Stargazing: Time to look out the sun-lounger, wrap up warm and watch a meteor shower

The skies have had few meteor showers over the past two months but the next two months brings 15. It is time to check the condition of your sun-lounger and collect together all those old clothes in which to wrap up and keep warm.

Full darkness ends on the 20th April but the sky will still be dark enough to watch the planets for several weeks after, with astronomical twilight lasting until 9th May.

In April Full Moon is on the 25th and New Moon is on the 9th. In May the main phases have Full Moon on the 9th and New Moon on the 24th.

Evening – Sunset to 1am

April is a good time to catch the planet Mercury, the planet that orbits closest to the Sun. From the middle of the second week in April, not long after the Sun has set, start looking low down on the west-north-western horizon.

While Mercury is always brightest at the beginning of an evening apparition it is at its closest to the horizon. Over the nights of April it rises higher in the sky. The photographic moment of this apparition comes on the evening of 26th April when a less than two day old Moon is just above Mercury.

The apparition continues on into May with Mercury getting lower in the sky and fainter night after night. If you have never seen Mercury then this is a good showing. If you have seen Mercury before you will want to get out on the spring evenings and have another look.

Saturn is still prominent in the evening sky so do take a look at the ringed planet.

Morning – 1am to sunrise

As Saturn sets in the west in the early morning then the giant planet Jupiter rises. It is low in the sky as seen from Shetland but big enough that the Jovian moons will be visible in binoculars.

April into May is the meteor season so if you have internet access at home, work or the library then a search for meteor showers may bring you to the Association of Lunar and Planetary Observers list of meteor showers. The dates meteors from these collections of dust can be are obviously written here as month/day.

VIRGINIDS 03/01-04/15 DELTA PAVONIDS 03/11-04/16 LIBRIDS 04/15-04/30 LYRID 04/15-04/28 APRIL FIREBALLS 04/22-04-30 PI PUPPIDS 04/15-04/28 ALPHA BOOTIDS 04/14-05/12 MU VIRGINIDS 04/01-05/12 OMEGA CAPRICORNIDS 04/19-05/15 ETA AQUARIDS 04/19-05/28 ALPHA SCORPIIDS 05/01-05/31 BETA CORONA AUST. 04/23-05/30 OMEGA SCORPIIDS 05/23-06/15 ARIETIDS 05/22-07/02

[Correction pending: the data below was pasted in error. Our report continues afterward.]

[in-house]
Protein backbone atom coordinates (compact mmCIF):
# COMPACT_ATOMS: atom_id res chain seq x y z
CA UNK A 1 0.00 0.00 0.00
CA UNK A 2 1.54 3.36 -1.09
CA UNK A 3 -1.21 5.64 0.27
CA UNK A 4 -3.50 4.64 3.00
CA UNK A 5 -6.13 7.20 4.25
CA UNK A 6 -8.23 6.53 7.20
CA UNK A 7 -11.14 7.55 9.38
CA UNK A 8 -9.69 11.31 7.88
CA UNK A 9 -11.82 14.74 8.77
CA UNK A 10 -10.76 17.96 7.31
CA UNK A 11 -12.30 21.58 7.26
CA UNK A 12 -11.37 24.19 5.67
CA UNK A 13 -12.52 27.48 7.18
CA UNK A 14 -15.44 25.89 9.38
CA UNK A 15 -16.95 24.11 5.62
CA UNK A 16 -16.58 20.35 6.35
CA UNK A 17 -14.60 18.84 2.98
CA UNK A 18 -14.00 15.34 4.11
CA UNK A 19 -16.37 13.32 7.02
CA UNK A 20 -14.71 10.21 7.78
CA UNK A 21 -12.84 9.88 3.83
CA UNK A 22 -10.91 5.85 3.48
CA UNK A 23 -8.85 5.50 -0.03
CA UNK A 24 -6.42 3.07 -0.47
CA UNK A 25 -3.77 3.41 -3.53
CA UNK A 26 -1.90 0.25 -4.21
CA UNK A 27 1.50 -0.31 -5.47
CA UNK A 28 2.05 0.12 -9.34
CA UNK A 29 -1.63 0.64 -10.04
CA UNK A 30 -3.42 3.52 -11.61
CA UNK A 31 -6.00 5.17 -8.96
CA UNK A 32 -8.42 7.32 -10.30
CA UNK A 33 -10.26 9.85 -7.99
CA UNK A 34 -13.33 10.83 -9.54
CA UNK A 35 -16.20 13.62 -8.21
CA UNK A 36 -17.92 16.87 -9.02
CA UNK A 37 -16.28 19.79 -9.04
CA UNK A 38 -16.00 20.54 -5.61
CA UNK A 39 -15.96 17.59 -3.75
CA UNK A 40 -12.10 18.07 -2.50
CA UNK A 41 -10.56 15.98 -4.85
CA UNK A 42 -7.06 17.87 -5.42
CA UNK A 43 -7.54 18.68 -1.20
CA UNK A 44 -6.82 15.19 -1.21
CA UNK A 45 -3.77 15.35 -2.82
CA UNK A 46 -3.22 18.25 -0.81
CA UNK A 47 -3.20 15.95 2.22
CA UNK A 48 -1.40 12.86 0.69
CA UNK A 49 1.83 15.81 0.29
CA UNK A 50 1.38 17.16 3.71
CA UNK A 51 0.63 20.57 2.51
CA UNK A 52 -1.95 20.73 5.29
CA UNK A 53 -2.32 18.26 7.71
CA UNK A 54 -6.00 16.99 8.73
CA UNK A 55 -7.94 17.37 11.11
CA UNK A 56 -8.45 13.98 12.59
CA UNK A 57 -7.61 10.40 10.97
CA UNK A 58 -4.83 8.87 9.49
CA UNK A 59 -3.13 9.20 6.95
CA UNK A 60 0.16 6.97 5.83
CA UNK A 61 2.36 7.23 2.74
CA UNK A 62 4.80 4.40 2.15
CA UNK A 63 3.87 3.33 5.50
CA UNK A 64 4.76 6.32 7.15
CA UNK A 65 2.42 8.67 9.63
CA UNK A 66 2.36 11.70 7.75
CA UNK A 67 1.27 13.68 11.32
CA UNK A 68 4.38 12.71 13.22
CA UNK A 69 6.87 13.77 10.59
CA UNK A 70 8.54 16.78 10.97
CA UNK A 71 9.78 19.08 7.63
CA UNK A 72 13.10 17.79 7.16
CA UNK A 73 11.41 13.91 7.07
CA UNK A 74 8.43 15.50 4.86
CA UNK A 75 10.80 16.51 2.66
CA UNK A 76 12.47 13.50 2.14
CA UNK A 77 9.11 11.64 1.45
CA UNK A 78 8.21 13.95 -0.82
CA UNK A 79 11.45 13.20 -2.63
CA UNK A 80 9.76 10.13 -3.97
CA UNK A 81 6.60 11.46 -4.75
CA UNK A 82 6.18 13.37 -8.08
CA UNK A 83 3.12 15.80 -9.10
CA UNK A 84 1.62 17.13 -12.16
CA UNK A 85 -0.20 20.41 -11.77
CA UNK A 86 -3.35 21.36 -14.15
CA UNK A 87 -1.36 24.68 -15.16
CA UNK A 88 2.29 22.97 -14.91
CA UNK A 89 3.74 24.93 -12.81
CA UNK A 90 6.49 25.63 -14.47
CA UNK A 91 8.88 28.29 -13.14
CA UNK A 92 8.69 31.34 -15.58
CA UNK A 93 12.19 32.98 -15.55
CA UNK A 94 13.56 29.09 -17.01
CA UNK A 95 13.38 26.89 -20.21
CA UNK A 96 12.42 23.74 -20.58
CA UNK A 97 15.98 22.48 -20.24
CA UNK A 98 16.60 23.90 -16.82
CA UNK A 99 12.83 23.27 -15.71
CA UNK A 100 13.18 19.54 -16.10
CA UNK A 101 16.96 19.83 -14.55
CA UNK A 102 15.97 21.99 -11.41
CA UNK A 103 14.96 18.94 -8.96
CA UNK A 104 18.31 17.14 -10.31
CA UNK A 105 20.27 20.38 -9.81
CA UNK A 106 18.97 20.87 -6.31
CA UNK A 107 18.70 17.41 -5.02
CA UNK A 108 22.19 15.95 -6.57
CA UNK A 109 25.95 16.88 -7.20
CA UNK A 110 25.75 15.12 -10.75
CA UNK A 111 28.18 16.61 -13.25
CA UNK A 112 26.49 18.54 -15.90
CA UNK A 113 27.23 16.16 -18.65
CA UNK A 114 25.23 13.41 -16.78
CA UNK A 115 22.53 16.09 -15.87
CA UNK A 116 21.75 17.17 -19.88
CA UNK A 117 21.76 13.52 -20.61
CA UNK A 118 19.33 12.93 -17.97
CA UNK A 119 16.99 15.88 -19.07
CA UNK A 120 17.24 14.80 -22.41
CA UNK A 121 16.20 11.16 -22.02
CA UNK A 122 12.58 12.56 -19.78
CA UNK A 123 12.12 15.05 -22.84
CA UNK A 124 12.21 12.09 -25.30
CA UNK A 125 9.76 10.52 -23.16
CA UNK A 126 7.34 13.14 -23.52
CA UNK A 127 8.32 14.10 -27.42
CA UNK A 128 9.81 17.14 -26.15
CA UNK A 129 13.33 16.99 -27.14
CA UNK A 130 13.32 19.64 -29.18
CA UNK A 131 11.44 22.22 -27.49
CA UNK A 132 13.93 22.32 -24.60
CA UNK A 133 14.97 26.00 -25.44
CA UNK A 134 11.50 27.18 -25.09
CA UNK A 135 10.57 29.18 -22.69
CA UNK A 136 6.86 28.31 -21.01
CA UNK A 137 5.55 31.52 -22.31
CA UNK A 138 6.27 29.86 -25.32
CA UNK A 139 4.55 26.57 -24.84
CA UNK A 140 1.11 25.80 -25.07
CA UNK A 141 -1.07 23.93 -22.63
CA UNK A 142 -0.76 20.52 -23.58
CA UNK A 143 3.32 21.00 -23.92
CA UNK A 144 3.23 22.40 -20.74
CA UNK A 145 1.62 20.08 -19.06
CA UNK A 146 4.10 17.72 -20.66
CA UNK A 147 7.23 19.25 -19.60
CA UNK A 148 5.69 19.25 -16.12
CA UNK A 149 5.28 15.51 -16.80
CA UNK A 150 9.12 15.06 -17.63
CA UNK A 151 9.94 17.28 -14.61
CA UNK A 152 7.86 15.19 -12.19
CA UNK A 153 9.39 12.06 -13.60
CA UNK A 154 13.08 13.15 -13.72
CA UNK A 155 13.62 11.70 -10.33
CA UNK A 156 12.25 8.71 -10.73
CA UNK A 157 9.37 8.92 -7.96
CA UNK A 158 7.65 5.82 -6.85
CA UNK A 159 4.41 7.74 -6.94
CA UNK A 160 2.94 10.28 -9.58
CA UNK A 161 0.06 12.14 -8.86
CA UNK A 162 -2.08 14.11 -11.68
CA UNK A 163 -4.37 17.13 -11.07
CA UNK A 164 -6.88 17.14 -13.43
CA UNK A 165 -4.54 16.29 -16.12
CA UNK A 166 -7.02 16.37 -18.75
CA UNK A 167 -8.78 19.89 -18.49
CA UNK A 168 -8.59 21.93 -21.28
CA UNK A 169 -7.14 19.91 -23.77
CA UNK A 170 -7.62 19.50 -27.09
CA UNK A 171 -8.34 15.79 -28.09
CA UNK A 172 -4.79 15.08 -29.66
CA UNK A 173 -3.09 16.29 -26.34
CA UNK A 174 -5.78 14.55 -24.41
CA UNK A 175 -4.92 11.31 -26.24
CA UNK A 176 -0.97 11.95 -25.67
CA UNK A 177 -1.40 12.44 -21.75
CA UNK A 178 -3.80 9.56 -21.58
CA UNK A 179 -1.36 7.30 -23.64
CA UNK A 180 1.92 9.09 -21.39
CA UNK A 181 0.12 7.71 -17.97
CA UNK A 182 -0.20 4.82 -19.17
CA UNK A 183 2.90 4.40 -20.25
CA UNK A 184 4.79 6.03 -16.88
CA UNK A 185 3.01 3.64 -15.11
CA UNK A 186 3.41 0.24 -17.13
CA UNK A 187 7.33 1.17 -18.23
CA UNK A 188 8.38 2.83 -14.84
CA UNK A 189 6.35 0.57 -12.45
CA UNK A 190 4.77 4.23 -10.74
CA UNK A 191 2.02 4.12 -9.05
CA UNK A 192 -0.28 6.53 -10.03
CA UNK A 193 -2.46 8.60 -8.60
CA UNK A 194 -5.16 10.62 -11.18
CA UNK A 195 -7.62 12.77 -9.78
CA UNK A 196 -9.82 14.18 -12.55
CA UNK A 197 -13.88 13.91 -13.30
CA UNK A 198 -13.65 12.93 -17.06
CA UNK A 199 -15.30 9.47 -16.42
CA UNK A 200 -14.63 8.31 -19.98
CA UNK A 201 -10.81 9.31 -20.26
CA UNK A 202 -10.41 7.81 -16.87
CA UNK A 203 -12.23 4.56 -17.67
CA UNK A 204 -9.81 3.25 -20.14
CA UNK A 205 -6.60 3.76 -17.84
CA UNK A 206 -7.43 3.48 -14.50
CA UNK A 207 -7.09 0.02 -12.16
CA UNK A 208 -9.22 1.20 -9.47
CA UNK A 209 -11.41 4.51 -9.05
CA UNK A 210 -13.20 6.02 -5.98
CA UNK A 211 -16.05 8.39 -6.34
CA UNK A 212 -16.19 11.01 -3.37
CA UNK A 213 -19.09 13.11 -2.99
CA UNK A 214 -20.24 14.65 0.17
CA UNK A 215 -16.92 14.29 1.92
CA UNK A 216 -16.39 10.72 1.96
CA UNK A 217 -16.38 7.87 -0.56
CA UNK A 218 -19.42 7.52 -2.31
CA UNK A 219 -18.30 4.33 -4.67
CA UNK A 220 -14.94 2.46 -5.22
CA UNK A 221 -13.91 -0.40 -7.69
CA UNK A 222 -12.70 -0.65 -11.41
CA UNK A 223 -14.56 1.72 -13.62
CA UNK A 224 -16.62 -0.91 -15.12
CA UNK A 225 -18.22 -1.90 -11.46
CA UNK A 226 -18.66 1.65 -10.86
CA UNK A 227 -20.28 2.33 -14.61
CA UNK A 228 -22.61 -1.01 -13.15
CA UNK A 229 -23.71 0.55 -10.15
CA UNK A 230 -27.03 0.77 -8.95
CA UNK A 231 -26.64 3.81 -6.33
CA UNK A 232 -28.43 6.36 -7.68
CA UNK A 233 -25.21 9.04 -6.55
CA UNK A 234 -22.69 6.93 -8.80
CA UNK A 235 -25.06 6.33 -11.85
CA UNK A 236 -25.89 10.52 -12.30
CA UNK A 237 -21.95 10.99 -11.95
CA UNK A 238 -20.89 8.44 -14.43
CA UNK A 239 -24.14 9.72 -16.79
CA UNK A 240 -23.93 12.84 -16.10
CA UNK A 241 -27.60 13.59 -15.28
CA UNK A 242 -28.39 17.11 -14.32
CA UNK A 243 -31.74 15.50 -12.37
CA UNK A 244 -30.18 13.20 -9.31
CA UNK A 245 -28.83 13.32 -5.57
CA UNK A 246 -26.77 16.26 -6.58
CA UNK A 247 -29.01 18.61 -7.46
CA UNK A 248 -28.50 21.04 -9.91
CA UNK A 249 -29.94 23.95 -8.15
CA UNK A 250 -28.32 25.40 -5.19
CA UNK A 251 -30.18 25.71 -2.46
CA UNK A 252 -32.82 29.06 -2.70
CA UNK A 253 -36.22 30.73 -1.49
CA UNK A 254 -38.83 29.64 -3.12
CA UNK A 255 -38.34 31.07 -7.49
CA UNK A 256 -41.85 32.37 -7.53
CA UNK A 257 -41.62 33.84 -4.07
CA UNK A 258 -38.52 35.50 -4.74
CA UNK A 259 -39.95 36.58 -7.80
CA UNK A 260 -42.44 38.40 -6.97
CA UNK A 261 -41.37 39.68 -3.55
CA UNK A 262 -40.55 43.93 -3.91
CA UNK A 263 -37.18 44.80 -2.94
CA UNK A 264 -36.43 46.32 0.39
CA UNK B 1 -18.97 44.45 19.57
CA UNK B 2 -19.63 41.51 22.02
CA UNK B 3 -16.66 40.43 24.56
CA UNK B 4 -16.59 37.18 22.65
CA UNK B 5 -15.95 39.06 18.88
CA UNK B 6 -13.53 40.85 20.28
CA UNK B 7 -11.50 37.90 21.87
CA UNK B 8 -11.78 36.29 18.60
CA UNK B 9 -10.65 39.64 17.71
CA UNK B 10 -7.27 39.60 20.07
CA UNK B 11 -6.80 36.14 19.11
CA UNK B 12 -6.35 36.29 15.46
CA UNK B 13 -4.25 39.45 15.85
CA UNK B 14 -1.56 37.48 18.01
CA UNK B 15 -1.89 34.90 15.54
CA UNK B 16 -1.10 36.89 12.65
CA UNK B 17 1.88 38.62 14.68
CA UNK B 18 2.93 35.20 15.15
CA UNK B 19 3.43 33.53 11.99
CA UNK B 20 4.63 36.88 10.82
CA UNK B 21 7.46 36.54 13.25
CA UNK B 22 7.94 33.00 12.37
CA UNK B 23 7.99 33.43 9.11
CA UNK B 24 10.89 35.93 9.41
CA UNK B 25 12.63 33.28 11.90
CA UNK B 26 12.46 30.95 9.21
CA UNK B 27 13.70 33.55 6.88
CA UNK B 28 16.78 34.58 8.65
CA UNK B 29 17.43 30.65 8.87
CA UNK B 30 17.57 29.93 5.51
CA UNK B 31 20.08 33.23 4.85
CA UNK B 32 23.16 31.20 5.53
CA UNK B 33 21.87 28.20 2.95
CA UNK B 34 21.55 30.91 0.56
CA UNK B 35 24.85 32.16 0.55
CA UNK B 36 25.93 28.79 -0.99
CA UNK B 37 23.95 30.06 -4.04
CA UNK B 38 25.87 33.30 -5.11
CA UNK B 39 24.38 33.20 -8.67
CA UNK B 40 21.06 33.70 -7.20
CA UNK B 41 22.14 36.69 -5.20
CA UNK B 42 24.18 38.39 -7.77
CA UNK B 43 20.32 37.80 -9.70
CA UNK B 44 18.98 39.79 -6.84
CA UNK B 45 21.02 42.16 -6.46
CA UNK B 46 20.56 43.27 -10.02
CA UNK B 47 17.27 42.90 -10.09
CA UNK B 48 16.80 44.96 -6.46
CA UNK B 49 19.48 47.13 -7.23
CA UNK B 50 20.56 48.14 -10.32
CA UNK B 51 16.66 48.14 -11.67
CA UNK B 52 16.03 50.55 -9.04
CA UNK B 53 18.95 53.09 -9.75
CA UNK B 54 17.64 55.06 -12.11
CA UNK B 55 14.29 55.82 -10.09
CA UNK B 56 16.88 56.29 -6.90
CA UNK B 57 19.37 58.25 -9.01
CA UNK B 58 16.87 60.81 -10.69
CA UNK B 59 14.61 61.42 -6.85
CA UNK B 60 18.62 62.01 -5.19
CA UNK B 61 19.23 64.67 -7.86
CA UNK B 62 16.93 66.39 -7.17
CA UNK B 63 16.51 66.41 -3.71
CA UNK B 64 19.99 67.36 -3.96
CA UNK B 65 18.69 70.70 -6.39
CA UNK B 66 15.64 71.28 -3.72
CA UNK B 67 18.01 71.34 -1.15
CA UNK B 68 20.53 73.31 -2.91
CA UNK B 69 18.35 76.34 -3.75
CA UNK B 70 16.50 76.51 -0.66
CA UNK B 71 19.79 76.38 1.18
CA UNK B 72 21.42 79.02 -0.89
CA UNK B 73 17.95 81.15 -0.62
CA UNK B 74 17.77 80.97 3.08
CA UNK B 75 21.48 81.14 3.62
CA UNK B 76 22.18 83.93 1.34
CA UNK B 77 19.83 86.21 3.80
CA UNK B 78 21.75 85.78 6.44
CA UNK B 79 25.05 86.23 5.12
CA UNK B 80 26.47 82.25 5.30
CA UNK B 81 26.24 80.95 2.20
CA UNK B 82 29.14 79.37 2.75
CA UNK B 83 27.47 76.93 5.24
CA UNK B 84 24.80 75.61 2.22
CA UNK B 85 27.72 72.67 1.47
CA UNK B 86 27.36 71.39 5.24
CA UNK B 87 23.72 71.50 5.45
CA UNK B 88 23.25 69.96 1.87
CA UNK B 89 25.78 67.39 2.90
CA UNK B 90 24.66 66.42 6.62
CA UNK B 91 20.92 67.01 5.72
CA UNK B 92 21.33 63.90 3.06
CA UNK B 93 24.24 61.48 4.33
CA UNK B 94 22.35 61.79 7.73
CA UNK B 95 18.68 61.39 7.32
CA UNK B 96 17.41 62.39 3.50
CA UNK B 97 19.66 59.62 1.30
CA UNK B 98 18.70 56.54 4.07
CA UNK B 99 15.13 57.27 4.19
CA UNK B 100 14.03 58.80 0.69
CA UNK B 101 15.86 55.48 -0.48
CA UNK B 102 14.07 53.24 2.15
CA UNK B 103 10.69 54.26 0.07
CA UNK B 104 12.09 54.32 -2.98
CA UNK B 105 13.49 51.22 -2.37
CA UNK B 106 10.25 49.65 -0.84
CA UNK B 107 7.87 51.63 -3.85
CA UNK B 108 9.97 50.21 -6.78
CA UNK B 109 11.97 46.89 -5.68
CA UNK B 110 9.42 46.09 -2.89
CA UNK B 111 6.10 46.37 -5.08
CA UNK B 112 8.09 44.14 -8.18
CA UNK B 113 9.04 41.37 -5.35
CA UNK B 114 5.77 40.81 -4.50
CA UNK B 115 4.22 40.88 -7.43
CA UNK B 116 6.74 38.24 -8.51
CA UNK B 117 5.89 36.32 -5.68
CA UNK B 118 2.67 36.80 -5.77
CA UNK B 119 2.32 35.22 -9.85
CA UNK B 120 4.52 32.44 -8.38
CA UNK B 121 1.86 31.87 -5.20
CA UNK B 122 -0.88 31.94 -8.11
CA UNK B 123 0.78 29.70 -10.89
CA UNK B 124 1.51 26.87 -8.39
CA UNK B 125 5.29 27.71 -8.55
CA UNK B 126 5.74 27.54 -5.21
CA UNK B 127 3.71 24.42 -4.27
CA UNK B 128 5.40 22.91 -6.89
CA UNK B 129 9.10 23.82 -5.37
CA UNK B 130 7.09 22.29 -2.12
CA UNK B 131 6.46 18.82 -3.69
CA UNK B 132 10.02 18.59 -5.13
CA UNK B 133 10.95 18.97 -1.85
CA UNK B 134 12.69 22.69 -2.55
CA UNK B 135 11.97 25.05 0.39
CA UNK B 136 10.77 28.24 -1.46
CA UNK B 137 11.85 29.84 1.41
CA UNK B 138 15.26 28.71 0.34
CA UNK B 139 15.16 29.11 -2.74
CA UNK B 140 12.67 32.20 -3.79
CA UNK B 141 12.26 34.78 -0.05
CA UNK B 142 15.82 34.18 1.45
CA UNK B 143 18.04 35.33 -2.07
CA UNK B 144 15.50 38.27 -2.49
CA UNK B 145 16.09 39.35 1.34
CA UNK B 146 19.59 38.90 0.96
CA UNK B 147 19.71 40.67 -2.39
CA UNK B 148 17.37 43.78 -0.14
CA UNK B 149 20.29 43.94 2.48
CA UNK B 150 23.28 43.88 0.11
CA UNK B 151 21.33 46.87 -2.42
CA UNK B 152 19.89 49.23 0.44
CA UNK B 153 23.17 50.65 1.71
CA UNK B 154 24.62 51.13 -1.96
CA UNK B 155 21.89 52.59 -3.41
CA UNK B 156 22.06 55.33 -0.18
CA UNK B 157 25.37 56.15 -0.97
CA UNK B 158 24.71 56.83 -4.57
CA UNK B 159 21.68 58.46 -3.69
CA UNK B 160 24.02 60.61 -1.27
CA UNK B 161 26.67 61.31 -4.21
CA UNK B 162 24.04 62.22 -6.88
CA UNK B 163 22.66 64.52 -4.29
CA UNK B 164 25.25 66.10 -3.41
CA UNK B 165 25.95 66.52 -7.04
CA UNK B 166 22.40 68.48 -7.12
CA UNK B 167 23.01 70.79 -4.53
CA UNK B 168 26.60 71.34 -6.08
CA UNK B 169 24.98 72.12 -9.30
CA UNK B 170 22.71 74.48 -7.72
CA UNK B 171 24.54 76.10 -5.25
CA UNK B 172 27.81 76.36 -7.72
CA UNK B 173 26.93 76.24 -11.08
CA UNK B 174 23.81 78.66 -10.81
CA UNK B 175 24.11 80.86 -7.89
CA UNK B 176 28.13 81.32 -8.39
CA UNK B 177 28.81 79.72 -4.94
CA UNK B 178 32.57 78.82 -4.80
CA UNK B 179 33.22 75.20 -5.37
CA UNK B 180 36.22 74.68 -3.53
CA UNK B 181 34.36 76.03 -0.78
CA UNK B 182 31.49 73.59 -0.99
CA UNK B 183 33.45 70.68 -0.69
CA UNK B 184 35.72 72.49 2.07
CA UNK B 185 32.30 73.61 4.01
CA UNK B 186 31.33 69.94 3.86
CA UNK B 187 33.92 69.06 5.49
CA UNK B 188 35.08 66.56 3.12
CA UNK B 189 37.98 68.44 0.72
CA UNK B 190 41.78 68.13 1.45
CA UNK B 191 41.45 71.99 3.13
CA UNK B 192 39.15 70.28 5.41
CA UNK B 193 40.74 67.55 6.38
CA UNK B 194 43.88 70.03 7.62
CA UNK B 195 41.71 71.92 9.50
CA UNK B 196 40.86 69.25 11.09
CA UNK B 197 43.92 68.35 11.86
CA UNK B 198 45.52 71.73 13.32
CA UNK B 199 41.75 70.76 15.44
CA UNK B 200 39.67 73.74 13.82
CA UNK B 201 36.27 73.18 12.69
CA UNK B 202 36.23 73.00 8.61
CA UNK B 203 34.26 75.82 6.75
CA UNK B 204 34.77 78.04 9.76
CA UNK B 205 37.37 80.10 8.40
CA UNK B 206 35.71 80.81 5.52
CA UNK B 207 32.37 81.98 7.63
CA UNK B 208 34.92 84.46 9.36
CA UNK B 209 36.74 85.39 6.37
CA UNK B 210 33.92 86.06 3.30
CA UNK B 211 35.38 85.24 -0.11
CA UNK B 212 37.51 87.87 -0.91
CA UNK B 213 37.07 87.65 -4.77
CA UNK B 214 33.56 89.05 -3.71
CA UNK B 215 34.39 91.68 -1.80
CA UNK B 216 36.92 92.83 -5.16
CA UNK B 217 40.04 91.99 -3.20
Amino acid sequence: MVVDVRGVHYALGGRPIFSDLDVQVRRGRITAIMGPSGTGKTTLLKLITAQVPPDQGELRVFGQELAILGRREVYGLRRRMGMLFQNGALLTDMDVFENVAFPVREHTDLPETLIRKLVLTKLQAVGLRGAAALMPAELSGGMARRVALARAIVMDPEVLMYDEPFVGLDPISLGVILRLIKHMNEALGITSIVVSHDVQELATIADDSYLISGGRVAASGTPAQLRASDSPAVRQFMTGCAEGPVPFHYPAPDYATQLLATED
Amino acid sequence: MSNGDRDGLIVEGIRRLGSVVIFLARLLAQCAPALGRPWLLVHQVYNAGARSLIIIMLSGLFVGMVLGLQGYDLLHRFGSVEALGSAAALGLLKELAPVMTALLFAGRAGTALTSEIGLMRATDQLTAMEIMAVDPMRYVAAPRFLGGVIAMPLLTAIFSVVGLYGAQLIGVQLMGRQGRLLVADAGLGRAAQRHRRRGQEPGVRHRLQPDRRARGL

The most numerous of these is the Lyrids and this year the Moon will be just a few days old when it peaks on the 22nd. The stand-by shower is the April Fireballs at the end of the month. I have had several reports of them over the last few years so if the night is warm, find yourself a site away from light pollution, and look up – you may be lucky.

Those wishing to photograph meteors also need luck but with a digital camera capable of several minutes of exposure time all you require is persistence. If a meteor shower is on then point your camera about 45 degrees from the radiant and just take image after image. You do not need a fancy drive just a tripod and a cable release – and a flask of coffee or tea!

Other moving objects in the sky to look out for are satellites and the International Space Station. Those with Internet access should go to the Heavens-Above website where timings can be found.

Something rare was seen in the middle of March this year, a solar halo complex. Why rare? It is not uncommon to see Sun Dogs and the ring around the Sun on which they lie. But the halo we normally see is made up of “common” flat ice crystals; this halo was made up of pyramidal shaped crystals that do not lie so neatly.

Now the normal halo is known as the 22 degree halo as that is its radius but the disorderly pyramidal crystals form a 9 degree halo and then a run of haloes at 18, 20, 22, 23 and 24 degrees. This unusual display shows the 9 degree halo, the Sun Dogs and a fuzz of the other halos.

Now if you want to know more about these haloes and other sky sights then do go to Les Crowley’s Atmospheric Optics website. And thank you to Les for identifying these unusual haloes and making this display one of the Atmospheric Optics pictures of the day ( Have a good summer – the column should return in August.

Chris Brown


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